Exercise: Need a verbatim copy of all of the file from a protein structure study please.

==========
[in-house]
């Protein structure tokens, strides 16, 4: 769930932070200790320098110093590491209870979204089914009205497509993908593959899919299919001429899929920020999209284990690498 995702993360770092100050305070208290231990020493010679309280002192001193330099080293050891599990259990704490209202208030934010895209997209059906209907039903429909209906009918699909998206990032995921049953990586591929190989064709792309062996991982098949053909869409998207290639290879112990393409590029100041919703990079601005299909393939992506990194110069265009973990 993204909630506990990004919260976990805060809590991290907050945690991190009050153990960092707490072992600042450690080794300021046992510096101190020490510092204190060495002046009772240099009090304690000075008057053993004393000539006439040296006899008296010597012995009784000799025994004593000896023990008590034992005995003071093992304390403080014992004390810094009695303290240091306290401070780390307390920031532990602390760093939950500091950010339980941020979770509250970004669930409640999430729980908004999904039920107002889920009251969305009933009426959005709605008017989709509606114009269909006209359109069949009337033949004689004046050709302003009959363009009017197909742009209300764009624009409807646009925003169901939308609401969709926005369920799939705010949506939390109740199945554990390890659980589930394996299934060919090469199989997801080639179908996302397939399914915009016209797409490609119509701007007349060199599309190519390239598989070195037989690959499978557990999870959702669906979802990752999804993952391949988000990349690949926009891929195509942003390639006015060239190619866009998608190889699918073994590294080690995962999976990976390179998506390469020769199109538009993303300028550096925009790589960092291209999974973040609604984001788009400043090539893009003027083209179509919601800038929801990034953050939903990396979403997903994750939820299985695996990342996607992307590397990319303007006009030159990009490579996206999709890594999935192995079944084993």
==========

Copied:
[in-house]
């Protein structure tokens, strides 16, 4: 769930932070200790320098110093590491209870979204089914009205497509993908593959899919299919001429899929920020999209284990690498 995702993360770092100050305070208290231990020493010679309280002192001193330099080293050891599990259990704490209202208030934010895209997209059906209907039903429909209906009918699909998206990032995921049953990586591929190989064709792309062996991982098949053909869409998207290639290879112990393409590029100041919703990079601005299909393939992506990194110069265009973990 993204909630506990990004919260976990805060809590991290907050945690991190009050153990960092707490072992600042450690080794300021046992510096101190020490510092204190060495002046009772240099009090304690000075008057053993004393000539006439040296006899008296010597012995009784000799025994004593000896023990008590034992005995003071093992304390403080014992004390810094009695303290240091306290401070780390307390920031532990602390760093939950500091950010339980941020979770509250970004669930409640999430729980908004999904039920107002889920009251969305009933009426959005709605008017989709509606114009269909006209359109069949009337033949004689004046050709302003009959363009009017197909742009209300764009624009409807646009925003169901939308609401969709926005369920799939705010949506939390109740199945554990390890659980589930394996299934060919090469199989997801080639179908996302397939399914915009016209797409490609119509701007007349060199599309190519390239598989070195037989690959499978557990999870959702669906979802990752999804993952391949988000990349690949926009891929195509942003390639006015060239190619866009998608190889699918073994590294080690995962999976990976390179998506390469020769199109538009993303300028550096925009790589960092291209999974973040609604984001788009400043090539893009003027083209179509919601800038929801990034953050939903990396979403997903994750939820299985695996990342996607992307590397990319303007006009030159990009490579996206999709890594999935192995079944084993």